Girls like pink: Explaining sex-typed occupational aspirations amongst young children
AbstractThere is a high degree of sex-typing in young children's occupational aspirations and this has consequences for subsequent occupational segregation. Sociologists typically attribute early sex-differences in occupational preferences to gender socialization. Yet we still know surprisingly little about the mechanisms involved in the intergenerational transmission of sex-typical preferences and there is considerable theoretical controversy regarding the role of individual agency in the process of preference formation. This study analyzes the determinants of sex-typed occupational aspirations amongst British children aged between 11 and 15. We specify different mechanisms involved in the transmission of sex-typical preferences and propose an innovative definition of individual agency that is anchored in observable psychological traits linked to self-direction. This allows us to perform a simultaneous test of socialization and agency predictors of occupational sex-typing. We find that parental influences on occupational preferences operate mainly through three distinctive channels: 1) the effect that parental socio-economic resources have on the scope of children‘s occupational aspirations, 2) children's direct imitation of parental occupations, and 3) children's learning of sex-typed roles via the observation of parental behavior. We also find a strong net effect of children's own psychological predispositions —self-esteem in particular— on the incidence of sex-typical occupational preferences. Yet large differences in the occupational aspirations of girls and boys remain unexplained.
Download InfoIf you experience problems downloading a file, check if you have the proper application to view it first. In case of further problems read the IDEAS help page. Note that these files are not on the IDEAS site. Please be patient as the files may be large.
Bibliographic InfoPaper provided by Instituto Madrileño de Estudios Avanzados (IMDEA) Ciencias Sociales in its series Working Papers with number 2010-19.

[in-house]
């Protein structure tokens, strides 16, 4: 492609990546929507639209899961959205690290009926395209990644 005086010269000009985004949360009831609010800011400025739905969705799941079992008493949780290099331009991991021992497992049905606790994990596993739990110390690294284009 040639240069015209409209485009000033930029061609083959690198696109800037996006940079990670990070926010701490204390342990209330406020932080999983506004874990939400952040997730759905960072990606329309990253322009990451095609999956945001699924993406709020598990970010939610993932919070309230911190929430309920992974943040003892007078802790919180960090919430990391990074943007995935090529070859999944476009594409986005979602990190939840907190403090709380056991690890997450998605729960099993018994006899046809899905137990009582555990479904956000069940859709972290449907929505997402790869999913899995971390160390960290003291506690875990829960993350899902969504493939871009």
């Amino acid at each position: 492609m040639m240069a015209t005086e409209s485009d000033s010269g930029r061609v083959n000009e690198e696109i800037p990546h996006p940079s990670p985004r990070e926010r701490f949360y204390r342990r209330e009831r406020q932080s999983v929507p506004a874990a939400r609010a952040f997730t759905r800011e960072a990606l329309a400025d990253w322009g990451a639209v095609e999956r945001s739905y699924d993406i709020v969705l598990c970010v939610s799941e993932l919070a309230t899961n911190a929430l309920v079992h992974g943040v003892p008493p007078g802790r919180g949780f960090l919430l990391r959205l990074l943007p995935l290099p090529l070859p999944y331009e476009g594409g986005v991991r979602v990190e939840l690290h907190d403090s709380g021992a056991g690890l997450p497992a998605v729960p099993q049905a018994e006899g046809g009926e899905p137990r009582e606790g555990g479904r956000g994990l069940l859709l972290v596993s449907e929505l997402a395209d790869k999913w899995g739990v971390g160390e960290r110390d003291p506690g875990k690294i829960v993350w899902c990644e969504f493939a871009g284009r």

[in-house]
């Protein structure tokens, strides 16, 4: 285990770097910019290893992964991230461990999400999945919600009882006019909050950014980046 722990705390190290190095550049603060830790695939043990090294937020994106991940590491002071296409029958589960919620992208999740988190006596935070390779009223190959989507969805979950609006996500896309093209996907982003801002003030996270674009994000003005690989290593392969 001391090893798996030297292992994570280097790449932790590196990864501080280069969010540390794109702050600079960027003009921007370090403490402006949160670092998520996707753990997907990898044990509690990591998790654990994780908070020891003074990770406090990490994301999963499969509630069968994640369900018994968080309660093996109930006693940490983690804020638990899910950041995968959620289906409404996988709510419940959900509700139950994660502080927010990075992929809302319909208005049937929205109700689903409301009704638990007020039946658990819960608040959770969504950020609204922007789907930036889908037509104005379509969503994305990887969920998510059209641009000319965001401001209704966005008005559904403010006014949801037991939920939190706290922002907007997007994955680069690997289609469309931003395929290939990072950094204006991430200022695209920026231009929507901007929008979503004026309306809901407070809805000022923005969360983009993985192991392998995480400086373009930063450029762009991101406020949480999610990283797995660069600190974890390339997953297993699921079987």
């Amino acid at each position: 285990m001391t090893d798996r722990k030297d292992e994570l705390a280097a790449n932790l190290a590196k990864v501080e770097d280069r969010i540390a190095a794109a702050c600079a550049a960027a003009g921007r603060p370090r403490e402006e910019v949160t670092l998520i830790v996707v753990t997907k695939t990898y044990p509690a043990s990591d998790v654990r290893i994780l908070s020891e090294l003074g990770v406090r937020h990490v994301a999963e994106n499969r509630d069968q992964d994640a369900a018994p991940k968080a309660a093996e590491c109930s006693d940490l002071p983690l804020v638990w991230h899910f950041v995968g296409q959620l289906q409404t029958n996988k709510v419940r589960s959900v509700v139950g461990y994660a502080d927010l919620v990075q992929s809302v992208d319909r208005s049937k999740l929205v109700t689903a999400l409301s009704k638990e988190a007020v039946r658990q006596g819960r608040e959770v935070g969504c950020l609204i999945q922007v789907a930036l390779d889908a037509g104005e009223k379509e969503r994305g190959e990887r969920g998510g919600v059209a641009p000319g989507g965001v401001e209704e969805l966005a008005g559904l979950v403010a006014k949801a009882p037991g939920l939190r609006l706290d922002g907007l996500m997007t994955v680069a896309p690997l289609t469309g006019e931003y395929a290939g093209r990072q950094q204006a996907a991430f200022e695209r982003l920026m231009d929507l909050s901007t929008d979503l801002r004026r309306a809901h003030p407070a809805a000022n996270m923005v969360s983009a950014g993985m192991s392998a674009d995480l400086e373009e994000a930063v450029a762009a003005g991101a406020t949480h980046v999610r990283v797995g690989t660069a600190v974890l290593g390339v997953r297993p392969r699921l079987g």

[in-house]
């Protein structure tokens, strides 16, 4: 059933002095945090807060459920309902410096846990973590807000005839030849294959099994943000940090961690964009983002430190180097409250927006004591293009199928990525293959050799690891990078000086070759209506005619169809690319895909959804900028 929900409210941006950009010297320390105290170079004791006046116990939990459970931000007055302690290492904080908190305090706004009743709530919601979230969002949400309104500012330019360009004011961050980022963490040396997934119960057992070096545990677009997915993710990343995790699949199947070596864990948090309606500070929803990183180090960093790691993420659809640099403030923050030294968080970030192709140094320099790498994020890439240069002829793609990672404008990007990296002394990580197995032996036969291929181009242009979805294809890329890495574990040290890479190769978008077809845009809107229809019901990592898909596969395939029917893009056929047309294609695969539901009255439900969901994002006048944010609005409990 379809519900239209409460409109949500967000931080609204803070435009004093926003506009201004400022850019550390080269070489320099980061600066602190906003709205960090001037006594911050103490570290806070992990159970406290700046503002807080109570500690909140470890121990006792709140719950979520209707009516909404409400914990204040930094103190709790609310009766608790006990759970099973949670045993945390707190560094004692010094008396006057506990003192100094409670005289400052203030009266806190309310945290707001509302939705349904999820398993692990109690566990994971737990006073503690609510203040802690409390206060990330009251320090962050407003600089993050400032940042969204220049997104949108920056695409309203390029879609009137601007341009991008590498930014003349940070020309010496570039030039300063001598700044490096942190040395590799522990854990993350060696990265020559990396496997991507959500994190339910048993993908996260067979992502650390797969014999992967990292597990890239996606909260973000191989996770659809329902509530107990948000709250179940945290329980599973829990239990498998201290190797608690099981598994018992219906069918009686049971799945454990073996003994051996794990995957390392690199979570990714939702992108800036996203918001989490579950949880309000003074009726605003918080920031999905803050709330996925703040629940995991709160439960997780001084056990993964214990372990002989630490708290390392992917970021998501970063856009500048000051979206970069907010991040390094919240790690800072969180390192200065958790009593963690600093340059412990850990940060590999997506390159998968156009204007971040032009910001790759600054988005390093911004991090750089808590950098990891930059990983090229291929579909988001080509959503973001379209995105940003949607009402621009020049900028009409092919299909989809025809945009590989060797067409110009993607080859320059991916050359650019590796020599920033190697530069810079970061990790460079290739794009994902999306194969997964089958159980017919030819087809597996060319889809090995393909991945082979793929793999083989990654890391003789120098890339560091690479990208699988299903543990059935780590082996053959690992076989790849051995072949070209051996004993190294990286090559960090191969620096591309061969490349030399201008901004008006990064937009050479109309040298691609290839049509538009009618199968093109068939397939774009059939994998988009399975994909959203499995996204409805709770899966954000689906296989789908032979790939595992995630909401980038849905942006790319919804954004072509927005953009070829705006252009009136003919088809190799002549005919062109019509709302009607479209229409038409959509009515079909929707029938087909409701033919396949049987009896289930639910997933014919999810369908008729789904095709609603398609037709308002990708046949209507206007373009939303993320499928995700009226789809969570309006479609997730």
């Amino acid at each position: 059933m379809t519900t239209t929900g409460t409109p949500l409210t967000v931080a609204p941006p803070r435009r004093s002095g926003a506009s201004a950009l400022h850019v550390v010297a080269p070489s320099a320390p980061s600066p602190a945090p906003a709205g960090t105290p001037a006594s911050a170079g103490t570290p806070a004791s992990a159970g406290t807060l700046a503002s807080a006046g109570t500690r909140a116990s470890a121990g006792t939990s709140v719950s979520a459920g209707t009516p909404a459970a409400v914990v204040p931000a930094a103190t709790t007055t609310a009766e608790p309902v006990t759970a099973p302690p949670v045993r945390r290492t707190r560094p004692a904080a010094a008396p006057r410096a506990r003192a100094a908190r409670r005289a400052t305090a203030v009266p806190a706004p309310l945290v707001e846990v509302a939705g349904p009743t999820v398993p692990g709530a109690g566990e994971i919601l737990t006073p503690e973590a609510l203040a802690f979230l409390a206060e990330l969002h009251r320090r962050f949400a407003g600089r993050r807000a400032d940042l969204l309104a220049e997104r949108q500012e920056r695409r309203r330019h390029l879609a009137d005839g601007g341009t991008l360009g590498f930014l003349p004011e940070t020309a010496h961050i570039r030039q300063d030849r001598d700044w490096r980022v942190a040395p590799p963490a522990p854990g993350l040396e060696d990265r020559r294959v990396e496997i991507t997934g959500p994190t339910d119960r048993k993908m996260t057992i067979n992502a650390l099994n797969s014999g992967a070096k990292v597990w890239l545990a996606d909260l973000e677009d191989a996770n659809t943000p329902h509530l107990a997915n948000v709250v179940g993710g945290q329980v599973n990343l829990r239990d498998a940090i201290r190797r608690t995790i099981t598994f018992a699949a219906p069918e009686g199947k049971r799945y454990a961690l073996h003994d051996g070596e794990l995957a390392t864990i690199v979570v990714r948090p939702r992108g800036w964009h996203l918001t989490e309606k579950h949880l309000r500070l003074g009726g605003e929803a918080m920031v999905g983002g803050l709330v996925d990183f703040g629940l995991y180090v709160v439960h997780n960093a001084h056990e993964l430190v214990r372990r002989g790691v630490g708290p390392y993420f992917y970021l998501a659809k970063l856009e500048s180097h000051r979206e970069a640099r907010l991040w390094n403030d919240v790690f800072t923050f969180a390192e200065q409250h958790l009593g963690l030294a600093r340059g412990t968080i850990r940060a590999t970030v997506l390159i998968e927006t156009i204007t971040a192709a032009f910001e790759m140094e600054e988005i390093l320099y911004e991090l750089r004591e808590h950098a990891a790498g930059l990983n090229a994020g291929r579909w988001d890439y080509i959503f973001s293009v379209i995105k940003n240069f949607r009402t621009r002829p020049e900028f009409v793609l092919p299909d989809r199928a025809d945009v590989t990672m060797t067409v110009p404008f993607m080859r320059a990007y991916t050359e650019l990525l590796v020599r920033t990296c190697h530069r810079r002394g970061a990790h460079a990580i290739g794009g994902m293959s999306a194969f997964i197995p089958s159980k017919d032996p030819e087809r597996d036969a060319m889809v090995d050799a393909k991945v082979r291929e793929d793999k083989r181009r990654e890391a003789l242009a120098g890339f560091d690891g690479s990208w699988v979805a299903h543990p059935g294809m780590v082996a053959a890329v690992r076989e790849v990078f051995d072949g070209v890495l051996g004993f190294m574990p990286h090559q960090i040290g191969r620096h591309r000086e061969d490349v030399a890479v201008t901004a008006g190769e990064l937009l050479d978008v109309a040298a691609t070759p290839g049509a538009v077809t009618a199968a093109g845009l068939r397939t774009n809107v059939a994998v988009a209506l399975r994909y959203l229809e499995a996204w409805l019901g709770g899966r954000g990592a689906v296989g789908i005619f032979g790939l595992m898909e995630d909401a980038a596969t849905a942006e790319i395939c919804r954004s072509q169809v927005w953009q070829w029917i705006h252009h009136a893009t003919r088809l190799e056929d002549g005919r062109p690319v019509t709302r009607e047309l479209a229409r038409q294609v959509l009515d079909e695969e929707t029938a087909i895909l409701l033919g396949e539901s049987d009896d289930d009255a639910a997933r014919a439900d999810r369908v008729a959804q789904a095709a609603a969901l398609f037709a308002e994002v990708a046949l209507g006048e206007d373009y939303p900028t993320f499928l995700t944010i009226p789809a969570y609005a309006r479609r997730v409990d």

Date of creation: 12 Oct 2010
Date of revision:
Gender segregation; occupational aspirations; children; socialization; agency; personality traits; mechanisms; british household panel survey;
Other versions of this item:
- Javier Polavieja & Lucinda Platt, 2010. "Girls like Pink: Explaining Sex-Typed Occupational Aspirations amongst Young Children," UFAE and IAE Working Papers 844.10, Unitat de Fonaments de l'Anàlisi Econòmica (UAB) and Institut d'Anàlisi Econòmica (CSIC).
- J13 - Labor and Demographic Economics - - Demographic Economics - - - Fertility; Family Planning; Child Care; Children; Youth
- J16 - Labor and Demographic Economics - - Demographic Economics - - - Economics of Gender; Non-labor Discrimination
- J24 - Labor and Demographic Economics - - Demand and Supply of Labor - - - Human Capital; Skills; Occupational Choice; Labor Productivity
- Z13 - Other Special Topics - - Cultural Economics - - - Economic Sociology; Economic Anthropology; Social and Economic Stratification
This paper has been announced in the following NEP Reports:
Please report citation or reference errors to , or , if you are the registered author of the cited work, log in to your RePEc Author Service profile, click on "citations" and make appropriate adjustments.:
- repec:ese:iserwp:2009-22 is not listed on IDEAS
- Carneiro, Pedro & Heckman, James J., 2003.
"Human Capital Policy,"
IZA Discussion Papers
821, Institute for the Study of Labor (IZA).
- Corcoran, Mary E & Courant, Paul N, 1985. "Sex Role Socialization and Labor Market Outcomes," American Economic Review, American Economic Association, vol. 75(2), pages 275-78, May.
- Goldin, Claudia & Polachek, Solomon, 1987. "Residual Differences by Sex: Perspectives on the Gender Gap in Earnings," American Economic Review, American Economic Association, vol. 77(2), pages 143-51, May.
- Yona Rubinstein & James J. Heckman, 2001. "The Importance of Noncognitive Skills: Lessons from the GED Testing Program," American Economic Review, American Economic Association, vol. 91(2), pages 145-149, May.
- James J. Heckman & Jora Stixrud & Sergio Urzua, 2006.
"The Effects of Cognitive and Noncognitive Abilities on Labor Market Outcomes and Social Behavior,"
Journal of Labor Economics,
University of Chicago Press, vol. 24(3), pages 411-482, July.
- James J. Heckman & Jora Stixrud & Sergio Urzua, 2006. "The Effects of Cognitive and Noncognitive Abilities on Labor Market Outcomes and Social Behavior," NBER Working Papers 12006, National Bureau of Economic Research, Inc.
- Javier G. Polavieja, 2010. "Socially-embedded investments: Explaining gender differences in job-specific skills," Working Papers 2010-12, Instituto Madrileño de Estudios Avanzados (IMDEA) Ciencias Sociales.
- Polachek, Solomon William, 1981. "Occupational Self-Selection: A Human Capital Approach to Sex Differences in Occupational Structure," The Review of Economics and Statistics, MIT Press, vol. 63(1), pages 60-69, February.
- Melissa Osborne & Herbert Gintis & Samuel Bowles, 2001. "The Determinants of Earnings: A Behavioral Approach," Journal of Economic Literature, American Economic Association, vol. 39(4), pages 1137-1176, December.
- repec:ese:iserwp:2013-15 is not listed on IDEAS
For technical questions regarding this item, or to correct its authors, title, abstract, bibliographic or download information, contact: (IMDEA RePEc Maintainer).
If references are entirely missing, you can add them using this form.